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Millionaire to Millennials: Stop Buying Avocado Toast If You Want to Buy a Home

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Millionaire to Millennials: Stop Buying Avocado Toast If You Want to Buy a Home

Freely spending on avocados — the pricey, popular superfruit beloved by young people — may be one of the reasons why some young people can’t afford a house, according to Australian millionaire and property mogul Tim Gurner.

“When I was trying to buy my first home, I wasn’t buying smashed avocado for $19 and four coffees at $4 each,” Gurner told the Australian news show 60 Minutes.

A Food Institute analysis of 2014 data from the US Department of Agriculture also found that millennials spend about 44% of their “food dollars” on eating out where foods like avocado seem to dominate menus from fast-food staples like Starbucks to fast-casual restaurants like Chipotle.

 

http://time.com/money/4778942/avocados-millennials-home-buying/



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I have done the avocado toast math, if you save an average 7$ a day and put it in an account with 3% interest over 45 years you will end up with 233K$ savings. (Inflation would increase a future house price and your necessary savings).

https://www.wellandgood.com/good-food/why-avocado-toast-costs-10-dollars/

https://www.investor.gov/additional-resources/free-financial-planning-tools/compound-interest-calculator

 



As much as I enjoy teasing out of touch rich people, this man isn’t making any condescending or ignorant comment. What’s he saying is true.

Many of the people I see on campus will spend insane amounts of money on pricey foods and restaurants when they could save hundreds by being more conservative with what they eat. Yes, I would happily eat avocados or Chipotle over a basic turkey sandwich at home, but the difference between a $10 bowl and $11 to make over half a dozen sandwiches is significant

Granted avocados won’t be the difference between rich and poor, but his overall point surrounding food still stands



Now I'm in the mood for a fry salad.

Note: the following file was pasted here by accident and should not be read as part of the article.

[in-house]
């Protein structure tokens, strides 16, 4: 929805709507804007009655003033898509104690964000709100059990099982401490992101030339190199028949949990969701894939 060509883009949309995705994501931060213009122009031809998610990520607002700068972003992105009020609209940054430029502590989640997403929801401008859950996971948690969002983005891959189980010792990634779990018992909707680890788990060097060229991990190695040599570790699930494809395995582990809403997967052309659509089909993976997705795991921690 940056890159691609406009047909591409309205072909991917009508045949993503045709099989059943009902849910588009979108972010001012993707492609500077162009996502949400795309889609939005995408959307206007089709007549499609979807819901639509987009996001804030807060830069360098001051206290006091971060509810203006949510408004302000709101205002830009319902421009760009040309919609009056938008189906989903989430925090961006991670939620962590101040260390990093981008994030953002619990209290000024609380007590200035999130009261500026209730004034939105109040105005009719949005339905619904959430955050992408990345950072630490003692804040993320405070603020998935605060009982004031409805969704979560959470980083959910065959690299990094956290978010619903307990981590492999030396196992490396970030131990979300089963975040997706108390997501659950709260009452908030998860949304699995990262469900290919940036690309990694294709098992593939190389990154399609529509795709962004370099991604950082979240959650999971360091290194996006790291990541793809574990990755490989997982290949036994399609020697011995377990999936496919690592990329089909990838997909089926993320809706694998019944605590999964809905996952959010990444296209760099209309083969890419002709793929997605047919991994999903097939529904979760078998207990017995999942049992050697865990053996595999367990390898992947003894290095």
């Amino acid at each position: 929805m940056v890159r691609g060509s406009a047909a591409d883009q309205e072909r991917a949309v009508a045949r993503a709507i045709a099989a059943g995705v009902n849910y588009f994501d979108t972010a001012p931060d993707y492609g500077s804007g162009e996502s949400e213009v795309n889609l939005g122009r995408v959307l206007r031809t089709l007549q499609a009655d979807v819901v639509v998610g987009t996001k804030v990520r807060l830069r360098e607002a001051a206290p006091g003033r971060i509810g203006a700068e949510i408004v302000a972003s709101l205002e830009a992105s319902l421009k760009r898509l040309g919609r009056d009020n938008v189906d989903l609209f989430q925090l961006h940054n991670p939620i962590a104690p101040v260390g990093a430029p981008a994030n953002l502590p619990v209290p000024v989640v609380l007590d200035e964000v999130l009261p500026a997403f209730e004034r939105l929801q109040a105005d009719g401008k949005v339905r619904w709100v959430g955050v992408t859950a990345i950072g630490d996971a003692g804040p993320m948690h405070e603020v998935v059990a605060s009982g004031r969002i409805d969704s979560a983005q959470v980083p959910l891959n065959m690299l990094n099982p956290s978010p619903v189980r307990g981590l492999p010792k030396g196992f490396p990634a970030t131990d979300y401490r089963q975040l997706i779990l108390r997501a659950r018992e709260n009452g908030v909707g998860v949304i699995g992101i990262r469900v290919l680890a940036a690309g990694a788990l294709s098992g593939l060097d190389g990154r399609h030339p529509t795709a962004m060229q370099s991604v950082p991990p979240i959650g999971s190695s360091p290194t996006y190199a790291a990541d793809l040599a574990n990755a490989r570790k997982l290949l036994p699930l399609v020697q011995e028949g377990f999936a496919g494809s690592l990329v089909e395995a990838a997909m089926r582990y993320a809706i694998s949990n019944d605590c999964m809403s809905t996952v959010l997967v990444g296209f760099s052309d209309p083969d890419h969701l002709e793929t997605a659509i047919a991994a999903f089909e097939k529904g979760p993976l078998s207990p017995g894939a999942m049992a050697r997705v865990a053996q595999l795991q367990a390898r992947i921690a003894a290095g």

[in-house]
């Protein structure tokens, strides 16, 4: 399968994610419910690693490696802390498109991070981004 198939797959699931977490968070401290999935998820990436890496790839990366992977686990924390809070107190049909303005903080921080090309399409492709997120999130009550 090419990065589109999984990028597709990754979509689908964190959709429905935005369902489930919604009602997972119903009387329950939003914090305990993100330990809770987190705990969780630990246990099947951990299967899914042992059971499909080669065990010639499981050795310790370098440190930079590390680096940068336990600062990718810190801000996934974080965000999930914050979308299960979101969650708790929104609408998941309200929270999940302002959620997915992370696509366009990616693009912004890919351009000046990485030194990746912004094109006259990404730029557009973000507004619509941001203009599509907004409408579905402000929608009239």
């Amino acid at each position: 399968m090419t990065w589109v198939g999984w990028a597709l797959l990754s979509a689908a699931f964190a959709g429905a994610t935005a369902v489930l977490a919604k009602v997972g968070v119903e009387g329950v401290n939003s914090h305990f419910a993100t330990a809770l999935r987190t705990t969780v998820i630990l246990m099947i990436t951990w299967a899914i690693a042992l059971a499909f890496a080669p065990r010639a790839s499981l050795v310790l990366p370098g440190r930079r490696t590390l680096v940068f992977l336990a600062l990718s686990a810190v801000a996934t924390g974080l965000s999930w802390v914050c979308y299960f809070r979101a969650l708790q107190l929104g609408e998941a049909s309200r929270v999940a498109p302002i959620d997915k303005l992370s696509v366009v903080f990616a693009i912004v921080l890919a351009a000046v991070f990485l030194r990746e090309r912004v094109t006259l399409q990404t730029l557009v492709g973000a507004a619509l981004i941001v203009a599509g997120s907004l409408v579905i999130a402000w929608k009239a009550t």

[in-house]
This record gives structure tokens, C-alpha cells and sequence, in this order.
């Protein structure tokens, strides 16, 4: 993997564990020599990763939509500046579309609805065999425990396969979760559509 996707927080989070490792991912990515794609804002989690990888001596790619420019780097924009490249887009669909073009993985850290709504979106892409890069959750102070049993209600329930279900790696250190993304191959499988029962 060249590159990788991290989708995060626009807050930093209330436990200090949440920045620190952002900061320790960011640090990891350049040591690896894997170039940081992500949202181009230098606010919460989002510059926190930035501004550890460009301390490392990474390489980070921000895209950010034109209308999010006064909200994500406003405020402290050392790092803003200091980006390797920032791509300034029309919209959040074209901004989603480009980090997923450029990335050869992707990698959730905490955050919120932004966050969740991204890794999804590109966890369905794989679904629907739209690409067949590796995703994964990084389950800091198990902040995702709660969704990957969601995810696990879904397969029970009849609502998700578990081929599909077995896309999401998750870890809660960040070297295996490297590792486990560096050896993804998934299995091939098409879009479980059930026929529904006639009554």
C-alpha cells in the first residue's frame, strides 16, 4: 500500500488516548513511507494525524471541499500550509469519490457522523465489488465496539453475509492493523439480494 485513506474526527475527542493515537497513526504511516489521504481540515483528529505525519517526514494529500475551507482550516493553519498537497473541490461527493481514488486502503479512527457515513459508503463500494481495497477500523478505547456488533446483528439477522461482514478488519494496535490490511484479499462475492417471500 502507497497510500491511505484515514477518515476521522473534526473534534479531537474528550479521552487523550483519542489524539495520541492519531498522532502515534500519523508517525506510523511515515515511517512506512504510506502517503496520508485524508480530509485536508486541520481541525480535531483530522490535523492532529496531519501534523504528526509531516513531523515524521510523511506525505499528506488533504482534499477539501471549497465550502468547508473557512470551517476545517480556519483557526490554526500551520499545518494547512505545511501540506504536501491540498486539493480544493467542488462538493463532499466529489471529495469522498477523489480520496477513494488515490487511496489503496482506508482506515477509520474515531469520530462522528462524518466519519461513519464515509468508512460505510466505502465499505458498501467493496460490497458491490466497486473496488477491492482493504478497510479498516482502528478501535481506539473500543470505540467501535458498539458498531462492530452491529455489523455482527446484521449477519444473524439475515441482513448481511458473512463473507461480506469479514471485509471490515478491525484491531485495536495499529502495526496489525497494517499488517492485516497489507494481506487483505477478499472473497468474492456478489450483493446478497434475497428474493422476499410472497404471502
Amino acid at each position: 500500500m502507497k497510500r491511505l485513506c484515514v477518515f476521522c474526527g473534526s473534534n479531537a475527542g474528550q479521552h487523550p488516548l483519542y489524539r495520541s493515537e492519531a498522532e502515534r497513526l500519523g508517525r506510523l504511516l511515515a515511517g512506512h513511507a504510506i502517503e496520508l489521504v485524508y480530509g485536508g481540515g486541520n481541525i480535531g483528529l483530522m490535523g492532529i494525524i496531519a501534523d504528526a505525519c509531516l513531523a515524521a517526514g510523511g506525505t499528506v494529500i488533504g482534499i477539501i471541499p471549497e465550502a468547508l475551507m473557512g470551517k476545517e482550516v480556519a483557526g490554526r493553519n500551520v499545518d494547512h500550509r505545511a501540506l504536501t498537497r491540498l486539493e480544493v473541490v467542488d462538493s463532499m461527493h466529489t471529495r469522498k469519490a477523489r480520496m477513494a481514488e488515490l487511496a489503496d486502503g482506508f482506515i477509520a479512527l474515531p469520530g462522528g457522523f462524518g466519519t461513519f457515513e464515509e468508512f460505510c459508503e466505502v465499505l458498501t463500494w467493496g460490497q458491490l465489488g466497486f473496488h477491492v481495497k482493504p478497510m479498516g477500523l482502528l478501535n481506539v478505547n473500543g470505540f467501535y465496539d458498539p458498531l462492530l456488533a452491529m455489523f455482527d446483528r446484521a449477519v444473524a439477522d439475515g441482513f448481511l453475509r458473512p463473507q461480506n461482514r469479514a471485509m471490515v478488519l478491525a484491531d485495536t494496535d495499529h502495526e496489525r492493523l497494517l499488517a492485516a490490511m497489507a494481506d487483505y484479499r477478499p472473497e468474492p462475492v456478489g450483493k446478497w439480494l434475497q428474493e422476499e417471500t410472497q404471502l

There is nothing wrong with splurging now and then but he's right about people spending far too much money on luxury items when they can't really afford it.



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numberwang said:

I have done the avocado toast math, if you save an average 7$ a day and put it in an account with 3% interest over 45 years you will end up with 233K$ savings. (Inflation would increase a future house price and your necessary savings).

https://www.wellandgood.com/good-food/why-avocado-toast-costs-10-dollars/

https://www.investor.gov/additional-resources/free-financial-planning-tools/compound-interest-calculator

That's nice and all... but where you can find a 3% interest rate that you could actually do that with? My bank offers around 0.5% on most of their regular savings accounts. So 3% over 45 years.... where would one find that?



Bet Shiken that COD would outsell Battlefield in 2018. http://gamrconnect.vgchartz.com/post.php?id=8749702

Avocado isn't pricey? Maybe I am lucky here but its sometimes 69 cents and often 2 for $2.

What he should say is stop eating out, as millenials eat out more than other generations.

Edit: and buying bottled water like wow the biggest waste of money

Last edited by Farsala - on 24 January 2018

He's right about the importance of being frugal or at least not blowing all your money on overpriced luxuries. But what shocks me about this is that people actually like avocado! If you're going to spend recklessly at least buy something nice. Maybe they've been told it builds character or these are some masochistic young uns.



Ka-pi96 said:
numberwang said:

I have done the avocado toast math, if you save an average 7$ a day and put it in an account with 3% interest over 45 years you will end up with 233K$ savings. (Inflation would increase a future house price and your necessary savings).

https://www.wellandgood.com/good-food/why-avocado-toast-costs-10-dollars/

https://www.investor.gov/additional-resources/free-financial-planning-tools/compound-interest-calculator

That's nice and all... but where you can find a 3% interest rate that you could actually do that with? My bank offers around 0.5% on most of their regular savings accounts. So 3% over 45 years.... where would one find that?

Eh, and S&P 500 index fund will easily average over 3% annually over the course of 45 years...



Mr Gurner began his career as a property investor after purchasing a gym in Melbourne’s south in 2001 with the help of $34,000 borrowed from his grandfather.

This is the same guy who started with a $34K interest-free loan in a 2001 Melbourne housing market. I assume he was also living with family rent and utility-free. Given the same circumstances, there’s not a person I know that couldn’t get into the housing market. He’s so out of touch with reality that his comments are a sick joke.